Well, by and by the election came off, and Jeems Henry beat old Peter ‘way yonder. We had lost a good deal of money in the race, but he had got elected, and if that widow’s son and other sons hadn’t come up to haunt me, I would have been glad. As it was, I was smartly worried. Jeems Henry had to be gone a great deal, staying off whole weeks at court, and I had to stay at home and see to things. Then other things kinder pinched me. He had to have good clothes to wear about; and when I did go out, I didn’t think my calico and his broadcloth went well together. In fact, I got my fill of politics, especially when I noticed that Jeems Henry didn’t seem to be satisfied at home at all, but was in for everything that took him away. If it had been anybody else but my own Jeems Henry, I would have said that he had got to be right hateful.

Then his party put him up to run for another bigger office, and it was the old thing over, only worse. Jeems Henry began to drill me how to speak and act in a way that would not lessen his popularity. I am naturally a plain-spoken person. If I don’t like a person, I want to say so, and give my reason for it; but Jeems Henry taught me a different song to that. I must tolerate everything and everybody, and always act so as to make him friends; and let me say right here that there are some of the hardest things about that I ever encountered. I always did like to have company to eat with me, but when it comes to taking in every old red-nosed toper, and waiting upon him like he was a Vanderbilt himself, just for a vote—and then, maybe, miss it—I’d like to be counted out.

I declare I got so I saw every man with an imaginary ballot in his hand, and every woman as having a man who voted, and that word “popularity” hung over my head like the sword that was suspended over old—what’s his name? I’ve read it, but later events have crowded his name out of my memory.

It takes money to electioneer—it will not do to appear close—and it got so Jeems Henry never had any to spare for the preacher, and it made me feel so mean to have nothing to give that I felt better to stay away.

Then there was another trouble. Our daughter, Dirinda Ann—named for me, though we just call her “Annie,” had got about grown, big enough to catch beaux, at any rate; and some rather wild young men took it into their heads to keep her company. I said: “Jeems Henry, if she keeps such company, she will marry some of them; she must not do it.” “It won’t do to slight them,” he said; “I can’t have their influence against me.” “She shall not keep such low company,” I said; and he answered, “Keep her at home, then;” and I’ve done it. I see that she wants to go to church, singings, etc., and is getting rebellious; but what can I do? She must do nothing against her father’s popularity.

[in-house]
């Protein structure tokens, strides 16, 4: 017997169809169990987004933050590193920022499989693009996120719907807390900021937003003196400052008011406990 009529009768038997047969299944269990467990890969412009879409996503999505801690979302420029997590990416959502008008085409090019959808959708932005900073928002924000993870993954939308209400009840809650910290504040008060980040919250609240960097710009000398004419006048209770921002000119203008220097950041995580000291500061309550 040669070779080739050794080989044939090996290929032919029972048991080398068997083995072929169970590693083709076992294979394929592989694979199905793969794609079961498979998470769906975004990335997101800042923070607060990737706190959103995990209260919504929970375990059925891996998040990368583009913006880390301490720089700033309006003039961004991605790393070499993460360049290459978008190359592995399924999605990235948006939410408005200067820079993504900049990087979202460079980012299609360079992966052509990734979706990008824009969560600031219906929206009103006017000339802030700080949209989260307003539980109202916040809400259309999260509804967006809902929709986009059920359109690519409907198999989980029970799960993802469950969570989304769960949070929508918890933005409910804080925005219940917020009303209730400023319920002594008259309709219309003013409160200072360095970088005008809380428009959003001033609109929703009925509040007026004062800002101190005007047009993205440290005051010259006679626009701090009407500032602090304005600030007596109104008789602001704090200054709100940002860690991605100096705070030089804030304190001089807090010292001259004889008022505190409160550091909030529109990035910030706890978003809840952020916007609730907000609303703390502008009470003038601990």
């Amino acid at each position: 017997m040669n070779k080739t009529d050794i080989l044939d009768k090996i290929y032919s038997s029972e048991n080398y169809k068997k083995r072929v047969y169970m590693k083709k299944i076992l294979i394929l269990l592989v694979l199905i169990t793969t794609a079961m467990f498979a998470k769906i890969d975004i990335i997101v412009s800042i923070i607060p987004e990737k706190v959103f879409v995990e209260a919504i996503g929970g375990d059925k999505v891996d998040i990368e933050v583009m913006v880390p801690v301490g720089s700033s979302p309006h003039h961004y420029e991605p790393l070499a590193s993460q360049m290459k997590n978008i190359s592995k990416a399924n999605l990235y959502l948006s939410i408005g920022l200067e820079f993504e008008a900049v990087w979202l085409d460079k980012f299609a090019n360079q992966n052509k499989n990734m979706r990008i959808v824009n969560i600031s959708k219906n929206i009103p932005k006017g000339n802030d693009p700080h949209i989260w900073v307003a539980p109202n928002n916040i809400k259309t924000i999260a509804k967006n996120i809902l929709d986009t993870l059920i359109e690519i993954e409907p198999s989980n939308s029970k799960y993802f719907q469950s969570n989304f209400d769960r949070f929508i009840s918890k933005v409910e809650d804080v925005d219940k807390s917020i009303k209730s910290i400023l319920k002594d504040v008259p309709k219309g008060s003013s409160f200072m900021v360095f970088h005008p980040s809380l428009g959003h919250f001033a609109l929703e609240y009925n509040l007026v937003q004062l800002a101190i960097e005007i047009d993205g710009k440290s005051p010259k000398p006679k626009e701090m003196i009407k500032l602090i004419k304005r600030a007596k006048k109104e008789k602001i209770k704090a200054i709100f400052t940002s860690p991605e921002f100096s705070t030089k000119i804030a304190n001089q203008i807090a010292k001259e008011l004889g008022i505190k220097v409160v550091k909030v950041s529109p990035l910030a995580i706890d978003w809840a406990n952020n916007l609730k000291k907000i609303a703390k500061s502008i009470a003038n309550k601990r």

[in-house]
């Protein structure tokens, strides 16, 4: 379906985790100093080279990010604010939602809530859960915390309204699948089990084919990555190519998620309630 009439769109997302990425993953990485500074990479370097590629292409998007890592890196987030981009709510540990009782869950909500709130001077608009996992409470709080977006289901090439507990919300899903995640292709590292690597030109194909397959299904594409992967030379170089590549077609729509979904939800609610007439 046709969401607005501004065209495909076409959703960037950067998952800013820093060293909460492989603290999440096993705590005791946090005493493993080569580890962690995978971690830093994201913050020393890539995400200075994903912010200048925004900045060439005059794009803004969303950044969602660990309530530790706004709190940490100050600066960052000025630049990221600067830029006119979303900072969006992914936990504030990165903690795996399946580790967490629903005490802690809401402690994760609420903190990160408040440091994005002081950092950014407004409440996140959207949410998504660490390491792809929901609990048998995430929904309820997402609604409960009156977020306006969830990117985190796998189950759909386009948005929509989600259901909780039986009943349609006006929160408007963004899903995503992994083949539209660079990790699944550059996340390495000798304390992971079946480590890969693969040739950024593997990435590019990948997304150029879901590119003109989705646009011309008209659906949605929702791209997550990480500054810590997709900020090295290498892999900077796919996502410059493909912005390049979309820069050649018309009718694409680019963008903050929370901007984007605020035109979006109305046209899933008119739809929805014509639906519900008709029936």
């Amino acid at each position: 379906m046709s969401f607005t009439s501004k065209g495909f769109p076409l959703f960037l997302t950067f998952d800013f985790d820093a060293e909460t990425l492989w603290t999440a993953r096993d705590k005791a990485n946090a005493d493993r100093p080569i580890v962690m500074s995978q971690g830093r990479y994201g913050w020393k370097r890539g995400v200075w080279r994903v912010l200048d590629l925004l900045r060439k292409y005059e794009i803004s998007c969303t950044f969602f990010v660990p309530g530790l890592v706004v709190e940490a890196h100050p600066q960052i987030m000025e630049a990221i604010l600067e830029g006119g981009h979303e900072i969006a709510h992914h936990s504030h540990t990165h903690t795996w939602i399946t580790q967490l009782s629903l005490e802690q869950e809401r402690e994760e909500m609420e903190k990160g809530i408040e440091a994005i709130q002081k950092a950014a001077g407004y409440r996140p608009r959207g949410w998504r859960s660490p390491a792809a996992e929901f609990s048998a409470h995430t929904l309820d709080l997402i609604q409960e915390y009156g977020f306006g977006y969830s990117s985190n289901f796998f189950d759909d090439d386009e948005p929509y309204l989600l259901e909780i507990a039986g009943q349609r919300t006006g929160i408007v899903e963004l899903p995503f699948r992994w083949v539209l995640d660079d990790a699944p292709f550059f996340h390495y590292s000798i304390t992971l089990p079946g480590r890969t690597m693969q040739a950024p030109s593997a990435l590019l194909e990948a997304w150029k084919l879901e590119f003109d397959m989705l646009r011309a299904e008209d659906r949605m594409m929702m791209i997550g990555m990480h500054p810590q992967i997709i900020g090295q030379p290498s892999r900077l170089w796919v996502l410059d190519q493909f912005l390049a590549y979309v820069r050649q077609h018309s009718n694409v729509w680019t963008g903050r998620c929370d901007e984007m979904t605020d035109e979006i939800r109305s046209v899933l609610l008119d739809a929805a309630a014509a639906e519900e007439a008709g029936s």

I don’t know what is the matter with Jeems Henry of late. Sometimes I think it is true that we change entirely every seven years, and that is what is the matter with him—he is turning to somebody else, and I will have to get acquainted with a new Jeems Henry. Sometimes I think it is being from home so much, mingling with smart people, and I, staying at home, am standing still, or going backward. O dear! I’m conscious of it every day of my life.

Jeems Henry doesn’t mean to do wrong, but I’m dreadfully afraid that he will. He calls me a fool sometimes because I can’t understand the “chicanery,” he calls it, of politics, and I am one to cry about it; but I can’t, to save my life, see into what “pulling the wires” means any more than I can a “corner in the market.”

It was late when Jeems Henry came home last night from talking over politics, and when I opened the door for him, I thought: “It is another Jeems Henry.” I suppose I looked at him too hard, for he leaned up against the door facing, and said: “Whas-a masher, old ‘oman? Think I’m ‘toshcated?” I was afraid Jeems Henry was drunk; but I smelt his breath, and, though it smelt awful bad, I couldn’t detect the spirits in it. He had a bad headache this morning, and laid it to eating supper at the restaurant. He says their Frenchified dishes don’t agree with him, and I suppose that was what made his breath smell so dreadful last night. I don’t believe it is right for him to pay for suppers there when our boy hasn’t a shoe to his foot, but, of course, he knows best, or thinks he does, and I’ve noticed that people act mightily on “think so’s.”

Well, I’ve told some of my troubles, because open confession is said to be good for the soul, but I don’t know as anybody will be the better for this; and now a dreadful thought strikes me: It may be that Jeems Henry will think that this will lessen his popularity! Dear, dear! What shall I do?